New research suggests that not all synaptic connections are the same:
Evolution’s recipe for making a brain more complex has long seemed simple enough. Just increase the number of nerve cells, or neurons, and the interconnections between them. A human brain, for instance, is three times the volume of a chimpanzee’s.
A whole new dimension of evolutionary complexity has now emerged from a cross-species study led by Dr. Seth Grant at the Sanger Institute in England.
Dr. Grant looked at the interconnections between neurons, known as synapses, which until now have been regarded as a standard feature of neurons.
But in fact the synapses get considerably more complex going up the evolutionary scale, Dr. Grant and colleagues reported online Sunday in Nature Neuroscience. In worms and flies, the synapses mediate simple forms of learning, but in higher animals they are built from a much richer array of protein components and conduct complex learning and pattern recognition, Dr. Grant said.
The finding may open a new window into how the brain operates. “One of the biggest questions in neuroscience is to answer what are the design principles by which the human brain is constructed, and this is one of those principles,” Dr. Grant said.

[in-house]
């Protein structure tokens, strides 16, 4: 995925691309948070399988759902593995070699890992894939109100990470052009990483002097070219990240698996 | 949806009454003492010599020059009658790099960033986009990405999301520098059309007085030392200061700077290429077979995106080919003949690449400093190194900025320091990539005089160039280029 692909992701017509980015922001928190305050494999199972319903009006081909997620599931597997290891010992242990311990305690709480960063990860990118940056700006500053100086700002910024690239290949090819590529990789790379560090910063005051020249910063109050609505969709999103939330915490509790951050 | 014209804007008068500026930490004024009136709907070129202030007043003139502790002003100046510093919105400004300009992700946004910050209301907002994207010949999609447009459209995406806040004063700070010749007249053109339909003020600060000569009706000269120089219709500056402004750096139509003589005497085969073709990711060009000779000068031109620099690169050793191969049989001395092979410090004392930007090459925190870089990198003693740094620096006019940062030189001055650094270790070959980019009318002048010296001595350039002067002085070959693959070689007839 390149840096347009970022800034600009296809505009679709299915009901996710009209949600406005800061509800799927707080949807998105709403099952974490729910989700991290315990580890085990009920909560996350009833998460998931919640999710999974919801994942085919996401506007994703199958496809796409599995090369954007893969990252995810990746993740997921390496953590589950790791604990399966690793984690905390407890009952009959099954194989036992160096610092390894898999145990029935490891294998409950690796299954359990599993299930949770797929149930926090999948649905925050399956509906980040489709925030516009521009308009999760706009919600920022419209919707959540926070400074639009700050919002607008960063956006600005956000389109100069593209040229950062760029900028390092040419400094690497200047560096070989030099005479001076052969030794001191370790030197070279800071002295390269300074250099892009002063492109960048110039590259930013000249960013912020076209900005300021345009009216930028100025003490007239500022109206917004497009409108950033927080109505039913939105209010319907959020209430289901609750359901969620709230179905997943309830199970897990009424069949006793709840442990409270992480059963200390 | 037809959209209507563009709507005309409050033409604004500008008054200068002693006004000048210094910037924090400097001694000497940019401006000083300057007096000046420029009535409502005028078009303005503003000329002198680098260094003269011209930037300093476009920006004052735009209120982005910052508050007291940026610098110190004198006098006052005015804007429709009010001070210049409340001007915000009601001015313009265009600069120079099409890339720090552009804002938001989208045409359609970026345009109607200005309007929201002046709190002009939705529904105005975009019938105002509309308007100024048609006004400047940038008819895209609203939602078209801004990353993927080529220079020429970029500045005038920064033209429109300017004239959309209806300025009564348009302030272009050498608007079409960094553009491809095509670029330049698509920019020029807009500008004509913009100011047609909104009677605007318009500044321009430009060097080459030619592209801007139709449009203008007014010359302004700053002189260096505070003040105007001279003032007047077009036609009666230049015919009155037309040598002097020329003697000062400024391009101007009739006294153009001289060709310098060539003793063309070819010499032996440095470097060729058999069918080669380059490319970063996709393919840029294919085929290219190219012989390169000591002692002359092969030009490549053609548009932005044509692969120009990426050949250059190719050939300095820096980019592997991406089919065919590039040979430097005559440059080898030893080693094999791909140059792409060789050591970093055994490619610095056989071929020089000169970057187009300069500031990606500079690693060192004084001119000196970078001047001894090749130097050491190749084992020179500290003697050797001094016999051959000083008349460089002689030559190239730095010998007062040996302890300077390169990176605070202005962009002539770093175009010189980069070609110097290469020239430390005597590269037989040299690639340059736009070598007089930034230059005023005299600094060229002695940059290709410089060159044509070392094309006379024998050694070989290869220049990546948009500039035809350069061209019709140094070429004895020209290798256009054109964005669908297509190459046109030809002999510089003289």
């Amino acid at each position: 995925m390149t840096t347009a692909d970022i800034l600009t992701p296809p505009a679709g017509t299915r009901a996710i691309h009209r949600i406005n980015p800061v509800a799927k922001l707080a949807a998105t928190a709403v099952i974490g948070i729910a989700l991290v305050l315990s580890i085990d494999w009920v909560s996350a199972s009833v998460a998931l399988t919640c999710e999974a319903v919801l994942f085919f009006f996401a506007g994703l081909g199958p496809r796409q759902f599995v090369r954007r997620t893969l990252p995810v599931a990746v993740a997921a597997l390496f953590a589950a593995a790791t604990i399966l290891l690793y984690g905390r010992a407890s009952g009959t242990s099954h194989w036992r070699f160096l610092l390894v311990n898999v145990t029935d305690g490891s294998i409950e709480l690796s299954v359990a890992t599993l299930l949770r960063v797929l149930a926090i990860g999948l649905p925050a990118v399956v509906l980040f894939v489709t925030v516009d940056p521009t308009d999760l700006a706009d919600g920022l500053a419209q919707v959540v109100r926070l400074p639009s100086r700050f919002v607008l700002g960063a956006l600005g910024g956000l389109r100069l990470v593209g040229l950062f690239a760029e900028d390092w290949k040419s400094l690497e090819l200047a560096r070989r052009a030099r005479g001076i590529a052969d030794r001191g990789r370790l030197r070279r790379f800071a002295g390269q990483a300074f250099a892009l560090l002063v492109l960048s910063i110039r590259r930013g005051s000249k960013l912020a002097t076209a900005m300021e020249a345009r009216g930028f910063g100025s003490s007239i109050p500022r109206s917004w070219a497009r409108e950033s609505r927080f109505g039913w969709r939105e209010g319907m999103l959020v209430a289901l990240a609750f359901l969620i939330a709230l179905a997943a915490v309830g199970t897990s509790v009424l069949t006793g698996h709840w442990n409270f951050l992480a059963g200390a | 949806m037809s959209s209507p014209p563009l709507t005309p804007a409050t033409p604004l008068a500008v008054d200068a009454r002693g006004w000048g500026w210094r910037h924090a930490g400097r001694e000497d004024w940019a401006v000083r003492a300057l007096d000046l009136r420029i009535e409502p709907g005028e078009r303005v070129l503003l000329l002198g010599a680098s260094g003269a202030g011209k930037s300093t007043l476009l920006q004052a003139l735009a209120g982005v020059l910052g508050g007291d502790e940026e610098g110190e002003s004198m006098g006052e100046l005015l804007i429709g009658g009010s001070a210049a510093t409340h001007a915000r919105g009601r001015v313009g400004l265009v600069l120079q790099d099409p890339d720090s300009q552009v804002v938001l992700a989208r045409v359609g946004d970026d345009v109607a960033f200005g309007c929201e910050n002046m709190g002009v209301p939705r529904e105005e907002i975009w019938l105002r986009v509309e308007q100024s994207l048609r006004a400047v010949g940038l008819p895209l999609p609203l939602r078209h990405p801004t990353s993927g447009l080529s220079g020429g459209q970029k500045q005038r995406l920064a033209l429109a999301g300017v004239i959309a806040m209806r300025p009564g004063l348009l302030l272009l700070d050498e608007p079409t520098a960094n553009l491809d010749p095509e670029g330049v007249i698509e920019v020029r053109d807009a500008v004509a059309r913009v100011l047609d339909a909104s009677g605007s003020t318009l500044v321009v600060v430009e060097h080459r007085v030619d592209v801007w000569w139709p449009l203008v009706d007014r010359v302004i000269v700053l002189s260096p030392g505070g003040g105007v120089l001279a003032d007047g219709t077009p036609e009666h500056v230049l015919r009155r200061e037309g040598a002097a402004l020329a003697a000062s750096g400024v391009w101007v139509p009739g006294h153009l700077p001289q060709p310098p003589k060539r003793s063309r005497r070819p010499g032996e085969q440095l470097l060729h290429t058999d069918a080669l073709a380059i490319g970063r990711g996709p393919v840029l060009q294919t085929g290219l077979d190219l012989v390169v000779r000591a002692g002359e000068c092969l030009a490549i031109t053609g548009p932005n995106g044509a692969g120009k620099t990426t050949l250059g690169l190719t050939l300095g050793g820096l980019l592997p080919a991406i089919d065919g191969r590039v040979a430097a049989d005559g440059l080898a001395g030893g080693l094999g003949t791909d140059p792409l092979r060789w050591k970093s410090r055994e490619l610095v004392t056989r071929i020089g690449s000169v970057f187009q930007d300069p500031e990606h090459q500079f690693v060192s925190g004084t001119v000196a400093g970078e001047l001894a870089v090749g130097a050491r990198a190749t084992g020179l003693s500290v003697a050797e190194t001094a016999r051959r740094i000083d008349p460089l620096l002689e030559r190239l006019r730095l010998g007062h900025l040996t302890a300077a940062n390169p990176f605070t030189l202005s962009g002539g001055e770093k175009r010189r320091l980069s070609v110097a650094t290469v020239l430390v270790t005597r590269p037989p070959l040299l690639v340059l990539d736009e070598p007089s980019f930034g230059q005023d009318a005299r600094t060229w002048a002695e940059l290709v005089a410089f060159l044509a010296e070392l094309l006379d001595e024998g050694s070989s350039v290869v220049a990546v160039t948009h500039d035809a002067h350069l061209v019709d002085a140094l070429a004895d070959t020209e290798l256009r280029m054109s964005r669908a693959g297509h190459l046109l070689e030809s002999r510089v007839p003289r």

The NY Times reports on the perception of so-called optical illusions:
Staring at a pattern meant to evoke an optical illusion is usually an act of idle curiosity, akin to palm reading or astrology. The dot disappears, or it doesn’t. The silhouette of the dancer spins clockwise or counterclockwise. The three-dimensional face materializes or not, and the explanation always seems to have something to do with the eye or creativity or even personality.
That’s the usual cue to nod and feign renewed absorption in the pattern.
In fact, scientists have investigated such illusions for hundreds of years, looking for clues to how the brain constructs a seamless whole from the bouncing kaleidoscope of light coming through the eyes. Brain researchers today call the illusions perceptual, not optical, because the entire visual system is involved, and their theories about what is occurring can sound as exotic as anyone’s.
In the current issue of the journal Cognitive Science, researchers at the California Institute of Technology and the University of Sussex argue that the brain’s adaptive ability to see into the near future creates many common illusions.
“It takes time for the brain to process visual information, so it has to anticipate the future to perceive the present,” said Mark Changizi, the lead author of the paper, who is now at Rensselaer Polytechnic Institute. “One common functional mechanism can explain many of these seemingly unrelated illusions.” His co-authors were Andrew Hsieh, Romi Nijhawan, Ryota Kanai and Shinsuke Shimojo.